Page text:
Laura’s birthday was about a week ago. We’re both of an age where we no longer want “stuff” for our birthdays, but would prefer the gift of experiences. When I saw that Josh Gates was going to be in North Charleston I figured that tickets for the show would be the perfect gift. We decided to combine it with a Lowcountry getaway to visit some of our favorite haunts.
We headed down Saturday morning. Our first stop was the Donnelley Wildlife Management Area in the ACE Basin. We stopped at the old Boynton House and decided to walk a bit. The house itself seems to have deteriorated considerably since my last time here. The side porch looked like it was about to fall in.
We walked out along the rice fields, watching the alligators eye us warily from the sloughs.
Mosquitoes became more of an issue than lurking alligators. We didn’t get far before they became overwhelming. We quickly headed back to the car. Most of that day, and even most of the weekend was spent dealing with mosquitoes that got into our car at various stops.
We drove on around to the larger pond and took photos of spoonbills, herons, osprey, and more alligators from the safety of our car.
From here we drove on down to the Bear Island portion of ACE Basin. The scenery was beautiful, but we didn’t pause for many photos. The mosquitoes were too bad even to roll down the windows a bit.
Knowing that Charleston restaurants would be insanely crowded on a Saturday night, we planned to eat in Beaufort instead. From ACE Basin we headed that way. Our first choice of restaurants on Ladys Island was already packed by early afternoon. We decide to ride on over to Saint Helena Island and kill some time, looking for an alternative. We made a stop at the Saint Helena Chapel of Ease.
At the Frogmore Crossroads we found our dinner spot. The Foolish Frog turned out to be an excellent restaurant. We got an outside table with sunset views out across the marsh and ordered “Frog Water”, a drink made with rum and some kind of green coloring. The drinks and the food was very good, and Laura even ate mussels for an appetizer.
It was time to find our hotel in North Charleston. I keep forgetting how far these Lowcountry distances can be. We had a 70 mile drive to our hotel. We arrived at what we thought was our hotel to find a group of very obnoxious boys, ages 10-14 or so, playing street hockey right in front of the hotel and blocking the entrance. To my relief I learned that I was at the wrong hotel and that ours was about five miles up I-26. Sadly, when we arrived at the correct hotel we found that it was also full of even more obnoxious boys. Apparently there was a youth hockey tournament in town.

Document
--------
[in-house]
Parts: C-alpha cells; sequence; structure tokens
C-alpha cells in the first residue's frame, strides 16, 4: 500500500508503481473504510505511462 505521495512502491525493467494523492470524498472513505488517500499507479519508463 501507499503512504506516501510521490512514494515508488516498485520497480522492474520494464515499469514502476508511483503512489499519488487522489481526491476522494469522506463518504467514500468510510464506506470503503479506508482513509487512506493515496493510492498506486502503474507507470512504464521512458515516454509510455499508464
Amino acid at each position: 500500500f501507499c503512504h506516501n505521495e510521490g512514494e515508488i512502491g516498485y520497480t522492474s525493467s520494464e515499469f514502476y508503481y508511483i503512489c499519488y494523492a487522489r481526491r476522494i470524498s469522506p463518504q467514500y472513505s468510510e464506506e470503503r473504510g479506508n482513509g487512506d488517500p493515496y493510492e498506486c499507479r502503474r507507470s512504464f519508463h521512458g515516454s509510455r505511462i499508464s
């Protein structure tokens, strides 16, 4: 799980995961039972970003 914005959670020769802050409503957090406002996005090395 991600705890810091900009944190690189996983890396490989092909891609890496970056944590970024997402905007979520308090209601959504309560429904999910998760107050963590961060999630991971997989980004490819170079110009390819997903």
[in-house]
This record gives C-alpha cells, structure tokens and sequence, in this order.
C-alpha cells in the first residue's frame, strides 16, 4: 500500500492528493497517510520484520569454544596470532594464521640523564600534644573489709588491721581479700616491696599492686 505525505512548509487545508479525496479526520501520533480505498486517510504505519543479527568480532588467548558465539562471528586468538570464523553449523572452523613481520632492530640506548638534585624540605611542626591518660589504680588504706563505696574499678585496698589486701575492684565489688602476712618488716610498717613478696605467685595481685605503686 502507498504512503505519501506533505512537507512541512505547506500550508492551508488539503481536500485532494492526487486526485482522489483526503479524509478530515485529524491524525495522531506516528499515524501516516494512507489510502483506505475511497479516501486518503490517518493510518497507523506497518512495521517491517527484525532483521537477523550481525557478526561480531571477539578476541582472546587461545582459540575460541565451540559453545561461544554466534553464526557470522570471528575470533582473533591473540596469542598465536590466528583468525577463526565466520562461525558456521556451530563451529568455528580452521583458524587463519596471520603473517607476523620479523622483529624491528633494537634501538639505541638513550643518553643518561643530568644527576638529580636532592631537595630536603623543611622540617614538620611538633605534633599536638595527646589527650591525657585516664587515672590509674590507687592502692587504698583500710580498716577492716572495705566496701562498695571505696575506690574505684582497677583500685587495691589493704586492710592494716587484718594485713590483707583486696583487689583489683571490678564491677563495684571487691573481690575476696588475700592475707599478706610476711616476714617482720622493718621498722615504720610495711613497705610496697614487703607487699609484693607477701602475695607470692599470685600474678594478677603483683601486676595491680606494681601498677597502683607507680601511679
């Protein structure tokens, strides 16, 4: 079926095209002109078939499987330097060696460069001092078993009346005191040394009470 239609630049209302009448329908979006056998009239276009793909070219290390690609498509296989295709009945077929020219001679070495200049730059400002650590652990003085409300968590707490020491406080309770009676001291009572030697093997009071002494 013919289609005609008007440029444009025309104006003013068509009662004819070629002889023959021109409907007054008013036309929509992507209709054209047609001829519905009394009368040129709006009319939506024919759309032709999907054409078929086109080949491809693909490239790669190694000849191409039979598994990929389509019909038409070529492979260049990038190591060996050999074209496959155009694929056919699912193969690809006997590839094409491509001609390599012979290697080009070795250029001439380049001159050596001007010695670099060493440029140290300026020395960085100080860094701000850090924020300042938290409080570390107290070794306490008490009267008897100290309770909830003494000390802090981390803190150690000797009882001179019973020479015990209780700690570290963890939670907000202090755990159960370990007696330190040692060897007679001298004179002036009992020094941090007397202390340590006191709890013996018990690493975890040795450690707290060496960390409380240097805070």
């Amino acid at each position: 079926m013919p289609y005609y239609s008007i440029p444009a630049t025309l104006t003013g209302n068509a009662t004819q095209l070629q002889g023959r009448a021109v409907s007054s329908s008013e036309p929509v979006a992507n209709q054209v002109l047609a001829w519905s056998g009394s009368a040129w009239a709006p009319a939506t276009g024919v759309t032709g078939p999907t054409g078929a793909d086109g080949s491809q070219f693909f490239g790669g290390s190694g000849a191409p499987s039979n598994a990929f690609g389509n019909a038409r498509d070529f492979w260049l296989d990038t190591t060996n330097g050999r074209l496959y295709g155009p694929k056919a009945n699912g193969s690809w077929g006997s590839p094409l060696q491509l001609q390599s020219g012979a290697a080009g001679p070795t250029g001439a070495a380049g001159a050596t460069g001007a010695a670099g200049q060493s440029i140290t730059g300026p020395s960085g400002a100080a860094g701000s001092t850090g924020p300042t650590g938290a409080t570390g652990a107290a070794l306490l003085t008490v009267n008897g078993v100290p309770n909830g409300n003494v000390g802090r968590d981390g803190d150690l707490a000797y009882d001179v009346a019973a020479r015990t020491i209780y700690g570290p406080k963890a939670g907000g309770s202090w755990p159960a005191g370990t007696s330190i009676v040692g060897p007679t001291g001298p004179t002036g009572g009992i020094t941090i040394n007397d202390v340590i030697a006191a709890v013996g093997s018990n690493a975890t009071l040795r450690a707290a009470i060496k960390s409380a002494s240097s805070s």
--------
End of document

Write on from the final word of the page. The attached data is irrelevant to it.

As obnoxious as the boys were, the parents and coaches were even worse. They hung out in hotel bar harassing the bartender and being loud and drunk in general. We could easily see where those kids had learned their bad behavior. Even so, we ended the evening with a couple of martinis and consoled the friendly bartender.
The next morning I’d made reservations for Sunday Brunch at The Watch Rooftop Cafe in downtown Charleston. We drove down a bit early because we weren’t sure of the parking situation, so we arrived at the cafe off of King Street a little before our reservation time. The place wasn’t busy, so we were seated outside by a host who looked like he’d had a late night of partying and wasn’t really in the mood to be working.
The views from the rooftop area were incredible. We could see all over the peninsula.
Sadly, the food didn’t live up to the view or our expectations. We were told that brunch started at 10:30 and that we would have to order off of the breakfast menu. No fancy omelettes, then. We were further told that pancakes weren’t available, either. That left avocado toast or “The Watch” breakfast as our options. We both ordered The Watch.
What arrived was a Yankee’s version of a Southern breakfast. The eggs and bacon were fine, but the grits were served in a soup bowl with a soup spoon. These were completely unseasoned. We had to ask for butter, then ask again for salt and pepper. There was a little tub that we assumed would be jelly for the biscuit. It turned out to be ketchup, which went with nothing that we had ordered. Apparently our waiter had been out partying with the host the night before.
We drove down King Street to the Battery. It wasn’t yet crowded, but was starting to get that way. We had talked about doing a harbor cruise, but Laura said that she preferred exploring more of the outer areas of Charleston than dealing tourist crowds.
We headed north and northeast, driving through the Francis Marion National Forest, through Jamestown, Andrews, and eventually winding up in Georgetown. Once again we had problems with mosquitoes and had them chase us back to the car at a couple of stops. Honestly, we just drove listening to spooky podcasts and I didn’t take many photos.
We made our way back to our hotel and had a quick dinner there, then it was time for the main reason we had come down this way. That story is on the next page.